Alex was accompanied by Rachel, Samari, and Dane when they reached the conference room. Usually it was for Colonel Sinclair and the local Inner Sphere commanders to meet and discuss things with the Major-level officers, but right now it was vacant with everyone in Minneapolis for briefing the President and meeting with 3rd Army HQ. Inside Hendricks and Markenson were waiting, as were several officers from the other companies. One, Lieutenant Esther Perkins by name, gave a dirty look to Samari when she saw Samari was present, and Markenson was clearly displeased to see her as well. Unsurprisingly, Major Barsdale was seated at the head of the table.
Sitting beside him was Lieutenant Roland.
Dane and Rachel would have incinerated Roland on the spot if their glares could project heat. Alex looked at him and tried not to give any sign of his thoughts. Roland was 2nd Battalion. It wasn't shocking Barsdale would bring him into this. And while they seemed to have been improving things lately, he was sure Roland blamed him for Corporal Schulter's maiming. Even if he hadn't...
We need to get this done, one way or another. I won't let this cloud hang over our unit any longer.
"Lieutenant Samari let me know that you had all lost faith in my capabilities as a commander," he said simply.
"You assume we had it, because I damned well didn't," Markenson snarled. "You're a fucking joke, a lawyer who sucked up to Sinclair and got made his golden boy, then you got lucky and let it go to your head. You got my pilots hurt out there, 'war hero', and I'll be damned if I take my people back out into action knowing we have to rely on the likes of you to keep us alive. My whole company feels the same way."
"Speak for yourself, Captain," Samari hissed. "I fought with Captain Penton in the raid into Faribault. He's no worse than you are. If I had my way I'd be in Alpha Company."
Markenson's nostrils flared, but a look from Hendricks and Barsdale kept him from reacting. Hendricks breathed in a sigh. "Listen, Penton, you're not a bad guy. You're doing your best, but it's honestly not enough. The unit's lost faith in you. There's only one way this can end."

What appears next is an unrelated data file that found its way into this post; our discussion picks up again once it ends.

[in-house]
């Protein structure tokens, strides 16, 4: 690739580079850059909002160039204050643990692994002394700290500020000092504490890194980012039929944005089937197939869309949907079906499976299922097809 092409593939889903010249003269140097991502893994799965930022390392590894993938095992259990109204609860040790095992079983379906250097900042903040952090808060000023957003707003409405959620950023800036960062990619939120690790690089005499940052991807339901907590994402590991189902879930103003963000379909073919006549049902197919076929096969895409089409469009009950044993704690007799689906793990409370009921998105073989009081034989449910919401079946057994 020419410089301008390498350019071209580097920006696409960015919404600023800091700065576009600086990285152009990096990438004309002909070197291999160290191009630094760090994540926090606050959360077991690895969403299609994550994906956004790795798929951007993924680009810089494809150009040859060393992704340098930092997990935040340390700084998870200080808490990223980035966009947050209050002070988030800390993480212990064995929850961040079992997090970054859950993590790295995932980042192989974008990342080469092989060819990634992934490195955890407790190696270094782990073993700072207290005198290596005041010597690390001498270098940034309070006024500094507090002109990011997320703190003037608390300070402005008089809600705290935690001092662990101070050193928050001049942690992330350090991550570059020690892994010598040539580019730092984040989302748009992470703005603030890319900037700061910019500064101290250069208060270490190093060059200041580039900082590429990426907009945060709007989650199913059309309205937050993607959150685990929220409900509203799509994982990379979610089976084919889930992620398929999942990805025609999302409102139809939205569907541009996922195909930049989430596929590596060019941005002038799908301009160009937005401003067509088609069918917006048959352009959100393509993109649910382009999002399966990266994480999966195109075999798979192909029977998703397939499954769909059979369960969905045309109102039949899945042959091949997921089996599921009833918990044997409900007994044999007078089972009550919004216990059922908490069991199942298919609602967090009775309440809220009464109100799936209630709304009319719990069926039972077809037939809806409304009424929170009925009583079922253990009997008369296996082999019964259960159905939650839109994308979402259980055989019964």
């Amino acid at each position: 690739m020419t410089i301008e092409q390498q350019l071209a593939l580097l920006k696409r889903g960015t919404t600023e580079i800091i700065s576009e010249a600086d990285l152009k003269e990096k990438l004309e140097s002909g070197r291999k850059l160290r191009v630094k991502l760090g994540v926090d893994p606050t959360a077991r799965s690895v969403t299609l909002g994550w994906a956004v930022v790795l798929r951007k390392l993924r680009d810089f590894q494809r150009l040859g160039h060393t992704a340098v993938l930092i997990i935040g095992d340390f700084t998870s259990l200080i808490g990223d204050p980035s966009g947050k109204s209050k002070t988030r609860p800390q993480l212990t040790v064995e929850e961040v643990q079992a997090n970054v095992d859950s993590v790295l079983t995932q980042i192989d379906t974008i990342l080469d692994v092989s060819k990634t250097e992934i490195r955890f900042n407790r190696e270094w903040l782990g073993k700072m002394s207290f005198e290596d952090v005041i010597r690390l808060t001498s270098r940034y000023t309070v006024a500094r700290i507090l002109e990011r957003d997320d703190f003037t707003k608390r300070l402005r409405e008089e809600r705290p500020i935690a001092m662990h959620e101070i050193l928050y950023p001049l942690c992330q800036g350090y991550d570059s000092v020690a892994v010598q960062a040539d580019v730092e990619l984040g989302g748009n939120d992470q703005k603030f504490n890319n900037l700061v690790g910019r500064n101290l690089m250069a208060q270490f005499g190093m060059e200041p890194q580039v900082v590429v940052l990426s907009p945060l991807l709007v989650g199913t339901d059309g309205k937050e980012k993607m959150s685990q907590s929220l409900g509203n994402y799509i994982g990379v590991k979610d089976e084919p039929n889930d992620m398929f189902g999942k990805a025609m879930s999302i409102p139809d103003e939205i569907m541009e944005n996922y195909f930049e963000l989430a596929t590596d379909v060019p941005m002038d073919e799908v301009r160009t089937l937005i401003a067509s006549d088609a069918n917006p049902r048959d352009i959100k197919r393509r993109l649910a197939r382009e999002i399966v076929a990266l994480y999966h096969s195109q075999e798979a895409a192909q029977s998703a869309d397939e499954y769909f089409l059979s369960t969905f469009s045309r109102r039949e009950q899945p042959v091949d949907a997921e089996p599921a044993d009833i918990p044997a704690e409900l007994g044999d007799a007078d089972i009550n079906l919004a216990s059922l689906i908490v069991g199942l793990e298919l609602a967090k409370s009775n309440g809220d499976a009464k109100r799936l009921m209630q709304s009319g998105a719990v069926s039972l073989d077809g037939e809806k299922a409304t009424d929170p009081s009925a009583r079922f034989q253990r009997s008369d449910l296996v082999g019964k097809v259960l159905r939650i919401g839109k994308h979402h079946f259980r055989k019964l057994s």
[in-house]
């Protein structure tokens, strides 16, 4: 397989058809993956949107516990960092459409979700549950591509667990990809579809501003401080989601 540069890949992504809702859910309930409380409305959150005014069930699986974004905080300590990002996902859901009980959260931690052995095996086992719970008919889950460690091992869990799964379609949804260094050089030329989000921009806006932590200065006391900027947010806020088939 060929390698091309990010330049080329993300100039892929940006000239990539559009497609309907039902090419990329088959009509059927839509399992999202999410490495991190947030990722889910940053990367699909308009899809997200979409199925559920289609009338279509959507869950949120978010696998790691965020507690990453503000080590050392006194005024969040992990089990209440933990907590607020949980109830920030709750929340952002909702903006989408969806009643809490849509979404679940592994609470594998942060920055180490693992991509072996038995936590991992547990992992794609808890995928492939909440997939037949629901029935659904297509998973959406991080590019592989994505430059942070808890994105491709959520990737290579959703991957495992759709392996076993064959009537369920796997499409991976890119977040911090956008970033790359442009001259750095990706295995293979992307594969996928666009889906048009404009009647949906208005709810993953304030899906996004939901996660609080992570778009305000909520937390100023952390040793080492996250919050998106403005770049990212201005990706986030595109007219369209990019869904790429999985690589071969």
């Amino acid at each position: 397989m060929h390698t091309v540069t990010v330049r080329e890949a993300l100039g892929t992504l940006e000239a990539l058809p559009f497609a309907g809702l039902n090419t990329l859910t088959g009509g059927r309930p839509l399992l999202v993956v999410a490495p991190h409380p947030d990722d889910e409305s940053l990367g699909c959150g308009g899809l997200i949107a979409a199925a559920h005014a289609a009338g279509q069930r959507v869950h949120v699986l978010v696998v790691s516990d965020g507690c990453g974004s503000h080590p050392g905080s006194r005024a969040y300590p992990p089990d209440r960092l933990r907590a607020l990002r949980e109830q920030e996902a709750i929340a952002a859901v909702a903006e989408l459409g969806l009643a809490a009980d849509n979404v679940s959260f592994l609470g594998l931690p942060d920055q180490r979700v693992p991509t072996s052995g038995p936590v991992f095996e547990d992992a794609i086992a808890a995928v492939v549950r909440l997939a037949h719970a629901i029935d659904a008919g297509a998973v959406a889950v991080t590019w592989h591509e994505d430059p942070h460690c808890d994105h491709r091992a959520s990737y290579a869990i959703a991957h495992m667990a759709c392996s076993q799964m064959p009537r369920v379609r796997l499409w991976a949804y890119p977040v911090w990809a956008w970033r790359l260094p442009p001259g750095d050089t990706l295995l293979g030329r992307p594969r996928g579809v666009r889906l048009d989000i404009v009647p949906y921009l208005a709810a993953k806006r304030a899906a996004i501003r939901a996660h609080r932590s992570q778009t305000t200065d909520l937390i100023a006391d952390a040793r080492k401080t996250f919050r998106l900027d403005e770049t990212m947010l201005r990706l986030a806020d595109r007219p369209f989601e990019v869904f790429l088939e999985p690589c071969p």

"You want me gone," Alex remarked, looking from Hendricks to Barsdale. "I guess that's why he's here?"
"They asked me to help out in picking new possible assignments for you," Barsdale answered. It wasn't necessarily a lie.... but Alex was sure it wasn't the whole truth. "Training Command could use Outreach-trained pilots, you know. Fort Knox is a great posting..."
"I was there already before Outreach," Alex reminded him.
"Alternatively, since I know the Colonel values your input..." Barsdale was clearly ready to choke over that. "You can take my post. You'll get a promotion in the process, and you'll be there to help him deal with tactical issues."
"But I won't be out on the battlefield, where I can actually make a difference," Alex pointed out. "You know damn well how much gets determined by who's on the spot."
"Stop dicking around with him," Markenson grumbled. "You're a fucking albatross, lawyer, you need to go back to writing briefs and leave us to fight the war."
"I'll let Major Pierce and Colonel Sinclair make that decision," Alex retorted.
"Why drag it out, Captain?" Barsdale shook his head. "Look who's here. Two out of three of the other company commanders...."
"Maybe someone should call Yefim, then," Rachel said, referring to Captain Samsonov. "See what he has to say."
"....six platoon commanders," Barsdale continued, ignoring her interruption pointedly. "Even if you resist, even if you stay.... you're trashing the unit's morale, Captain. They simply don't trust you, and we don't have the luxury to let you regain that trust. If you go out there with us, the other companies will be so busy looking over their shoulders at what you're doing they'll miss what the enemy's doing. We could lose the battle. We could lose the war."
"Then maybe you shouldn't be encouraging them!", Rachel shouted in response. "You're not doing this as a favor, you're doing this because you're jealous of Alex!"
Some eyes turned toward her. "Rather informal with him, aren't you?", Barsdale asked. He looked to Alex. Alex was trying to remain neutral, but he knew this was a bad logjam. There was little luxury for transfers to sort things out, not with every 'Mech needed here at Minneapolis. I'm just one man, if they've all lost faith in me maybe it's better.... no! No, I'm not going to think like that.
Barsdale could see his words were having an effect, though. He recovered from his brief exchange with Rachel and directed his words at Alex again. "What about your subordinates? You're directly responsible for their lives, so let's see what they think."
"I think you're an asshole, Major," Dane barked.
There was no response from Barsdale as he looked to Roland. "Lieutenant Roland, as a decorated combat veteran of thirty years.... do you have any trust in Captain Penton's combat command abilities? Tell us what you think?"
All eyes turned to Roland.
He didn't seem to care. He simply sat there, as if in deep thought. His head raised and he made direct eye contact with Alex. Alex kept looking at him, wondering what the crusty old Marine would do, if he would join this little revolt and make it the epic morale clusterfuck it was shaping up to be.
Roland turned his eyes from Alex to Barsdale. "What I think, Major, is that Lieutenant Dane is right." Roland smirked in amusement. "You're an asshole."
For a moment it looked like Barsdale was going to gag. The room was oppressive with stunned silence.
Roland put an end to that.